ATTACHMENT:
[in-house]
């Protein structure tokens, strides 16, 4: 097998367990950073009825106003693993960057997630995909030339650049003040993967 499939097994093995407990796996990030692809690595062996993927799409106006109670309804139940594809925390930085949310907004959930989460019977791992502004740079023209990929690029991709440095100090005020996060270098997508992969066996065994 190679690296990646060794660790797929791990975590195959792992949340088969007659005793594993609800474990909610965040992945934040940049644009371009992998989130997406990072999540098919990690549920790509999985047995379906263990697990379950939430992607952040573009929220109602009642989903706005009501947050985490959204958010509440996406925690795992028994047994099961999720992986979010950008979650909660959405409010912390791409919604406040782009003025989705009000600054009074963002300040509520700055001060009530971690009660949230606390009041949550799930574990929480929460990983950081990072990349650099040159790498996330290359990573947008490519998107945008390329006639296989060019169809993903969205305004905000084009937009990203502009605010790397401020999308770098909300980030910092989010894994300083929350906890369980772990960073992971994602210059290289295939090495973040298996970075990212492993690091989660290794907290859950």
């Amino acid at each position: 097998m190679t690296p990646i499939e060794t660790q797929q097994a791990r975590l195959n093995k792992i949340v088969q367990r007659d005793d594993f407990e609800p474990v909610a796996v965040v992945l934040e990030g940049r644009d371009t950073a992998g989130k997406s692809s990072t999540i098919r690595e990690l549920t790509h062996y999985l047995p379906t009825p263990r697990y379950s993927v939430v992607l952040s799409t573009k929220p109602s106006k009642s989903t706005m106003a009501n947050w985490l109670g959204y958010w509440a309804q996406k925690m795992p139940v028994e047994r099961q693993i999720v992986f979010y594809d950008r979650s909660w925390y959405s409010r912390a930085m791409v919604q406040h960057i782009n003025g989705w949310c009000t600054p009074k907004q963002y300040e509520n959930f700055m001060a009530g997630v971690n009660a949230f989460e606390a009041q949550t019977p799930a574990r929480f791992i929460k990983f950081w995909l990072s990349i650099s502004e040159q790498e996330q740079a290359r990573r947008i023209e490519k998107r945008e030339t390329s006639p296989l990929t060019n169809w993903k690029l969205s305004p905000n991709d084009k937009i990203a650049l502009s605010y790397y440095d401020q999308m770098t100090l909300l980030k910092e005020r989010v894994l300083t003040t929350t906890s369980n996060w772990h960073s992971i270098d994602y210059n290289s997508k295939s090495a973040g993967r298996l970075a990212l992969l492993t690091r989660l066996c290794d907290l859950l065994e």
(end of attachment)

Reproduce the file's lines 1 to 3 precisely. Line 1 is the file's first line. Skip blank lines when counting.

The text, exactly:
[in-house]
């Protein structure tokens, strides 16, 4: 097998367990950073009825106003693993960057997630995909030339650049003040993967 499939097994093995407990796996990030692809690595062996993927799409106006109670309804139940594809925390930085949310907004959930989460019977791992502004740079023209990929690029991709440095100090005020996060270098997508992969066996065994 190679690296990646060794660790797929791990975590195959792992949340088969007659005793594993609800474990909610965040992945934040940049644009371009992998989130997406990072999540098919990690549920790509999985047995379906263990697990379950939430992607952040573009929220109602009642989903706005009501947050985490959204958010509440996406925690795992028994047994099961999720992986979010950008979650909660959405409010912390791409919604406040782009003025989705009000600054009074963002300040509520700055001060009530971690009660949230606390009041949550799930574990929480929460990983950081990072990349650099040159790498996330290359990573947008490519998107945008390329006639296989060019169809993903969205305004905000084009937009990203502009605010790397401020999308770098909300980030910092989010894994300083929350906890369980772990960073992971994602210059290289295939090495973040298996970075990212492993690091989660290794907290859950």
């Amino acid at each position: 097998m190679t690296p990646i499939e060794t660790q797929q097994a791990r975590l195959n093995k792992i949340v088969q367990r007659d005793d594993f407990e609800p474990v909610a796996v965040v992945l934040e990030g940049r644009d371009t950073a992998g989130k997406s692809s990072t999540i098919r690595e990690l549920t790509h062996y999985l047995p379906t009825p263990r697990y379950s993927v939430v992607l952040s799409t573009k929220p109602s106006k009642s989903t706005m106003a009501n947050w985490l109670g959204y958010w509440a309804q996406k925690m795992p139940v028994e047994r099961q693993i999720v992986f979010y594809d950008r979650s909660w925390y959405s409010r912390a930085m791409v919604q406040h960057i782009n003025g989705w949310c009000t600054p009074k907004q963002y300040e509520n959930f700055m001060a009530g997630v971690n009660a949230f989460e606390a009041q949550t019977p799930a574990r929480f791992i929460k990983f950081w995909l990072s990349i650099s502004e040159q790498e996330q740079a290359r990573r947008i023209e490519k998107r945008e030339t390329s006639p296989l990929t060019n169809w993903k690029l969205s305004p905000n991709d084009k937009i990203a650049l502009s605010y790397y440095d401020q999308m770098t100090l909300l980030k910092e005020r989010v894994l300083t003040t929350t906890s369980n996060w772990h960073s992971i270098d994602y210059n290289s997508k295939s090495a973040g993967r298996l970075a990212l992969l492993t690091r989660l066996c290794d907290l859950l065994e």